Please note, I wrote this blog post a few years ago but the concept is still relevant especially with the pressure some of us feel to create pintrest perfect classrooms!
Recently I came across an article (Rethinking the colourful kindergarten classroom) talking about some research into visually crowded classrooms and the effects of this on learning for children. This was really interesting for me from a teaching/learning perspective as it was something that had been brought to my attention a number of years ago.
The article shared some recent research which explored the difference in performance of a small group of young children between working in an austere classroom and a more colourful, dare I say, typical western classroom. Admittedly the sample is small, 24 kindergarteners (so likely children around 5-6 years old). And the time in the learning spaces was limited, only 5-7 minute lessons taken over several days. So to be fair the findings are not conclusive at all but they are worth considering.
This research suggests that for young children competing visuals interfere with their ability to concentrate on the task at hand. They find it hard to discern what is important if everywhere they look there is important stuff. As children get older they get better at working out where they need to focus so this may be less of an issue for older students. I find this ironic as traditionally secondary/senior classrooms tend to be more austere whilst the early primary classrooms are usually more decorated. There is also the question about commercially produced material and the proliferation of this in our classrooms.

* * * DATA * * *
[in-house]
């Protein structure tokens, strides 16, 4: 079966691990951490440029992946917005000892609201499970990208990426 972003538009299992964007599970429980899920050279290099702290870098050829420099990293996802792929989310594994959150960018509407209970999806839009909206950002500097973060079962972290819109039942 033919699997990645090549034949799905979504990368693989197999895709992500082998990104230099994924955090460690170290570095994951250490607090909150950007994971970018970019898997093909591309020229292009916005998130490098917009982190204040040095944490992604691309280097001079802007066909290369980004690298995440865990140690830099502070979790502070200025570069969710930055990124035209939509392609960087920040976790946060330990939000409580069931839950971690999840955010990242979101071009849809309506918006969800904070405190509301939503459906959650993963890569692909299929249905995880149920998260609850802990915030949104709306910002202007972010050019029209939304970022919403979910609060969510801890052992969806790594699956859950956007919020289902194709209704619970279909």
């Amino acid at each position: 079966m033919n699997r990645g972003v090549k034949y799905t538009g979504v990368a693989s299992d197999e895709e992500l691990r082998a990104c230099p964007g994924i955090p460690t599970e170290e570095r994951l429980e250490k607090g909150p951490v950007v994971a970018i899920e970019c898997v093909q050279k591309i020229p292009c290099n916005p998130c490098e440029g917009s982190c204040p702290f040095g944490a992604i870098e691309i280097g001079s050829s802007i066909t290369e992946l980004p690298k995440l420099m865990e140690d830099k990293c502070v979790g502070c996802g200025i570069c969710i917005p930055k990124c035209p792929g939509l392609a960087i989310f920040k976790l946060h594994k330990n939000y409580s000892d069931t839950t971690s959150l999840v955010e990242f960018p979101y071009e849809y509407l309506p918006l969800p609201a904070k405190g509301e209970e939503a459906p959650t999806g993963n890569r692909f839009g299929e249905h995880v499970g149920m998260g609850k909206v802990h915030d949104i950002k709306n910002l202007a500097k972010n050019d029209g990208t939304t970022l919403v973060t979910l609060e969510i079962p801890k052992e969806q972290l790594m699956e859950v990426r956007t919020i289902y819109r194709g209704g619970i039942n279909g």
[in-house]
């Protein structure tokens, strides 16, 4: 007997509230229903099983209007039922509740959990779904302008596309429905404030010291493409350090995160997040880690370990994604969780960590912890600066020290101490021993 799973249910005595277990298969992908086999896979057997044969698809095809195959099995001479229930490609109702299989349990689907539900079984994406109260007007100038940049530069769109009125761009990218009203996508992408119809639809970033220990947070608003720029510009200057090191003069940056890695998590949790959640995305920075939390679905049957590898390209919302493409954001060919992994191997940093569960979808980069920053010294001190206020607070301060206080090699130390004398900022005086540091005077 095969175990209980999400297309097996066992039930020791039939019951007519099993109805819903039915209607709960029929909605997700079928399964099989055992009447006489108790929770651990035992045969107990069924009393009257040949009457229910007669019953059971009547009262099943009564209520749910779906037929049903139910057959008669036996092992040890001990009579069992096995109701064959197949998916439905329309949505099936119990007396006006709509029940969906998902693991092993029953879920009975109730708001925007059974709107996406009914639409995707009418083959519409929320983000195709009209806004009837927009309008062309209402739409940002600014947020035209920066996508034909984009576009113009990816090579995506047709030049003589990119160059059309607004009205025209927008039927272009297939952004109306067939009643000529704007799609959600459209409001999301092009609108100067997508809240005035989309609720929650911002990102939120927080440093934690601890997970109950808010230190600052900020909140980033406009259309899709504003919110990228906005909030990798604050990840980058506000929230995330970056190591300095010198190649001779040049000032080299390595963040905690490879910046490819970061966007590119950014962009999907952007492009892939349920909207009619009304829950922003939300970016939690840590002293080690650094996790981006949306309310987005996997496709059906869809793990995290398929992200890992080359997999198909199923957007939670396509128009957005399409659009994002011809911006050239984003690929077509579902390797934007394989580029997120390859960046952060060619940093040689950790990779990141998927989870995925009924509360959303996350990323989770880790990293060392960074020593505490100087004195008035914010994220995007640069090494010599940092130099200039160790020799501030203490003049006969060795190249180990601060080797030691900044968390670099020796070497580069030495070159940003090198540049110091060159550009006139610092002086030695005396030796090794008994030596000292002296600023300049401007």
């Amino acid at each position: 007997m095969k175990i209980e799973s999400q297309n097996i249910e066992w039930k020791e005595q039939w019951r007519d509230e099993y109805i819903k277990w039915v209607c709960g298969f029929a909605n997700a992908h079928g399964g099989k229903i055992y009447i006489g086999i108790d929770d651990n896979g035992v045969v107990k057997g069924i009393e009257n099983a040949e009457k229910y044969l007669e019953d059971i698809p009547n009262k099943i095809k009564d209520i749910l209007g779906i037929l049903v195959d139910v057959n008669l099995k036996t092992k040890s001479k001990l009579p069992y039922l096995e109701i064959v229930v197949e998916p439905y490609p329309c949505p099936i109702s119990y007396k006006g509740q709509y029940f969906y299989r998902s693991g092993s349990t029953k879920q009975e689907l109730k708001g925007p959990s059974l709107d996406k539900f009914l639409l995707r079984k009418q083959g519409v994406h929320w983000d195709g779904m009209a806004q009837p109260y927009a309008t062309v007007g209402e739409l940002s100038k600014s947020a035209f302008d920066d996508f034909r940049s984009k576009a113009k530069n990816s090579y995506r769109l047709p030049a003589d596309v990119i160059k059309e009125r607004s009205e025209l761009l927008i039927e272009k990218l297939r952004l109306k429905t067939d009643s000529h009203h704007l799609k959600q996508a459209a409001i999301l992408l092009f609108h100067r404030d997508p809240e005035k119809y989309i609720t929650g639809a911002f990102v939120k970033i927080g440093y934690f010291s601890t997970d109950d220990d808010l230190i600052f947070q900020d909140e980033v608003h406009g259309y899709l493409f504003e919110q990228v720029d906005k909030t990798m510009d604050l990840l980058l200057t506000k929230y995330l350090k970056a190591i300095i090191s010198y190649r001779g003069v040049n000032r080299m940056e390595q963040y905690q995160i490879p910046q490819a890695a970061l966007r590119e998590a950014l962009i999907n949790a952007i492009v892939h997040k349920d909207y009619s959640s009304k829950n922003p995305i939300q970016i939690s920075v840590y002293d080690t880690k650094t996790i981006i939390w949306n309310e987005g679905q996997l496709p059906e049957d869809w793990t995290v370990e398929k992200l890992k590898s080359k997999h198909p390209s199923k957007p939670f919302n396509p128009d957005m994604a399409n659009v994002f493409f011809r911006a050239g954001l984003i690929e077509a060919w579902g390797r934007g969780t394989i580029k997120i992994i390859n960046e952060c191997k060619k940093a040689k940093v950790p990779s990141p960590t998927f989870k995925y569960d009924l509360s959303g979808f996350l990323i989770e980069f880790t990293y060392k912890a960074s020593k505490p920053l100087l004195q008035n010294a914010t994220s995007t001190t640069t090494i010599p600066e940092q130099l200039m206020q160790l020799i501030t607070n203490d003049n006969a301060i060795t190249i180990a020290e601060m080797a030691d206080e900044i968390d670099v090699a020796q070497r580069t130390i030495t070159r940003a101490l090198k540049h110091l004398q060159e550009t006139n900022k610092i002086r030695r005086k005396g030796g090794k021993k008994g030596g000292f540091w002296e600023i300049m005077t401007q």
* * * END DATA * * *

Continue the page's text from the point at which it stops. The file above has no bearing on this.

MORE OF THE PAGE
A number of years ago during my first year of working in a mobile classroom with an attached small office, I was having an appraisal. As part of that my manager spent time in my little office going through my paperwork and writing up some records. He was in there for nearly an hour and came out with books in hand stating that he would find a room in the school to work in as my office was 'visually noisy'. That surprised me as I thought the office was bright and interesting, it was tidy with everything needed in easy reach. However when I reflected on it I could see where my manager was coming from and as we talked I realised that I had also created a classroom environment that worked for me but it may not have worked for all of my learners.